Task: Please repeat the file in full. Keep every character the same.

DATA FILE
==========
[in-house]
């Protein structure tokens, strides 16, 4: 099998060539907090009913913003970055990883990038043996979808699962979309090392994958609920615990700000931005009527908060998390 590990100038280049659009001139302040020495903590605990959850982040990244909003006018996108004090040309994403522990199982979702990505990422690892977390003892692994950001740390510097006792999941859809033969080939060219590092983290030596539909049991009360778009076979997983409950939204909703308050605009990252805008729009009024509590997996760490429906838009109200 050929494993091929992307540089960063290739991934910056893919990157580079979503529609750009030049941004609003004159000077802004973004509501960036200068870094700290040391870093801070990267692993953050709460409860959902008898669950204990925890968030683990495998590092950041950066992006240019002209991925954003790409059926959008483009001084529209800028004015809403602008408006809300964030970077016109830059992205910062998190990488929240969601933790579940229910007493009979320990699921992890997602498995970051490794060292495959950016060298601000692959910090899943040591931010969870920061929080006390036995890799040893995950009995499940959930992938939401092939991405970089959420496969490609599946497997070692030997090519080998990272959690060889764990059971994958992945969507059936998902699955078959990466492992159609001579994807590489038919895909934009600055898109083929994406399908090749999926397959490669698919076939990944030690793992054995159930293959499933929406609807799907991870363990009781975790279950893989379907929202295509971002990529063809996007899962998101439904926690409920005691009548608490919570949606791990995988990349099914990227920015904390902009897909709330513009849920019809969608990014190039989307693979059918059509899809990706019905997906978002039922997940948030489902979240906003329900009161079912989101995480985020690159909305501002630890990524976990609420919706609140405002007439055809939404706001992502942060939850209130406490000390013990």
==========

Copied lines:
[in-house]
């Protein structure tokens, strides 16, 4: 099998060539907090009913913003970055990883990038043996979808699962979309090392994958609920615990700000931005009527908060998390 590990100038280049659009001139302040020495903590605990959850982040990244909003006018996108004090040309994403522990199982979702990505990422690892977390003892692994950001740390510097006792999941859809033969080939060219590092983290030596539909049991009360778009076979997983409950939204909703308050605009990252805008729009009024509590997996760490429906838009109200 050929494993091929992307540089960063290739991934910056893919990157580079979503529609750009030049941004609003004159000077802004973004509501960036200068870094700290040391870093801070990267692993953050709460409860959902008898669950204990925890968030683990495998590092950041950066992006240019002209991925954003790409059926959008483009001084529209800028004015809403602008408006809300964030970077016109830059992205910062998190990488929240969601933790579940229910007493009979320990699921992890997602498995970051490794060292495959950016060298601000692959910090899943040591931010969870920061929080006390036995890799040893995950009995499940959930992938939401092939991405970089959420496969490609599946497997070692030997090519080998990272959690060889764990059971994958992945969507059936998902699955078959990466492992159609001579994807590489038919895909934009600055898109083929994406399908090749999926397959490669698919076939990944030690793992054995159930293959499933929406609807799907991870363990009781975790279950893989379907929202295509971002990529063809996007899962998101439904926690409920005691009548608490919570949606791990995988990349099914990227920015904390902009897909709330513009849920019809969608990014190039989307693979059918059509899809990706019905997906978002039922997940948030489902979240906003329900009161079912989101995480985020690159909305501002630890990524976990609420919706609140405002007439055809939404706001992502942060939850209130406490000390013990």